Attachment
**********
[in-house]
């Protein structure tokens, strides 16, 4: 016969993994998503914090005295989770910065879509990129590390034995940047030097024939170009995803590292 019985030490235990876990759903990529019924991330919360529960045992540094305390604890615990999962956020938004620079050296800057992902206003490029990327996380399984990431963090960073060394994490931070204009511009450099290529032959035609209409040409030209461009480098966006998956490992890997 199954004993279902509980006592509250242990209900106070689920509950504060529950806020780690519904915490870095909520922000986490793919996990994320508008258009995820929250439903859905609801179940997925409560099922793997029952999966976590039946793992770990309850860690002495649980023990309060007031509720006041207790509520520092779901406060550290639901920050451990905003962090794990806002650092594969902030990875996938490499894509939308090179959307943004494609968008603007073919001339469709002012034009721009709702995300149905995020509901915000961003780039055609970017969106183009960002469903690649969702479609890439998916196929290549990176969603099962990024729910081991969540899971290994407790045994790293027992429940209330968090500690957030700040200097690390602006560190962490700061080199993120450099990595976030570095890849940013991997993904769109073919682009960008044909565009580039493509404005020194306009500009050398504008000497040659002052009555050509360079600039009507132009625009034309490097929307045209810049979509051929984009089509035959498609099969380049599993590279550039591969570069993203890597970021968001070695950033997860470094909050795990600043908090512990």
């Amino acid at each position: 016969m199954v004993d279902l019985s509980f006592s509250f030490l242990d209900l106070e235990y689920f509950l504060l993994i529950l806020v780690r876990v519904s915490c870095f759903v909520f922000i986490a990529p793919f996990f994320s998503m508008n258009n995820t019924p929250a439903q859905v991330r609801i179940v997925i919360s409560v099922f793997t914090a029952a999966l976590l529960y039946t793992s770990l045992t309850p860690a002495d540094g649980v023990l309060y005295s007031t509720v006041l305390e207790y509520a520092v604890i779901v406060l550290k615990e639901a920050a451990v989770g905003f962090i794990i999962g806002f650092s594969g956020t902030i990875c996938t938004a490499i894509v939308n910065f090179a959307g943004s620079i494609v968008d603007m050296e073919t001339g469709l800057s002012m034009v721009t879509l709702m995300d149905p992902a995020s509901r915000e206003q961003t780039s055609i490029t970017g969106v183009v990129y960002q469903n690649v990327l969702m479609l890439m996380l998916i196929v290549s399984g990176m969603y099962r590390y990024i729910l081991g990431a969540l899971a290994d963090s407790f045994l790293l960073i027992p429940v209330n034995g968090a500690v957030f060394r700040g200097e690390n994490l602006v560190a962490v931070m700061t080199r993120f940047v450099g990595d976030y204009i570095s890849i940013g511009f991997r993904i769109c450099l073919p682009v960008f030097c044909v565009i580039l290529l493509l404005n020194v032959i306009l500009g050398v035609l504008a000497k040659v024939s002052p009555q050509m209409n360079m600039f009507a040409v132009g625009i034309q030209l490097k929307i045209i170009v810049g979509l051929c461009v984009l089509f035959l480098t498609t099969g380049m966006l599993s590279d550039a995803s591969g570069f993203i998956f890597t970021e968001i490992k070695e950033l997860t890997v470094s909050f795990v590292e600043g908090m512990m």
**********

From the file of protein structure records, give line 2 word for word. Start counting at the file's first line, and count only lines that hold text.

């Protein structure tokens, strides 16, 4: 016969993994998503914090005295989770910065879509990129590390034995940047030097024939170009995803590292 019985030490235990876990759903990529019924991330919360529960045992540094305390604890615990999962956020938004620079050296800057992902206003490029990327996380399984990431963090960073060394994490931070204009511009450099290529032959035609209409040409030209461009480098966006998956490992890997 199954004993279902509980006592509250242990209900106070689920509950504060529950806020780690519904915490870095909520922000986490793919996990994320508008258009995820929250439903859905609801179940997925409560099922793997029952999966976590039946793992770990309850860690002495649980023990309060007031509720006041207790509520520092779901406060550290639901920050451990905003962090794990806002650092594969902030990875996938490499894509939308090179959307943004494609968008603007073919001339469709002012034009721009709702995300149905995020509901915000961003780039055609970017969106183009960002469903690649969702479609890439998916196929290549990176969603099962990024729910081991969540899971290994407790045994790293027992429940209330968090500690957030700040200097690390602006560190962490700061080199993120450099990595976030570095890849940013991997993904769109073919682009960008044909565009580039493509404005020194306009500009050398504008000497040659002052009555050509360079600039009507132009625009034309490097929307045209810049979509051929984009089509035959498609099969380049599993590279550039591969570069993203890597970021968001070695950033997860470094909050795990600043908090512990």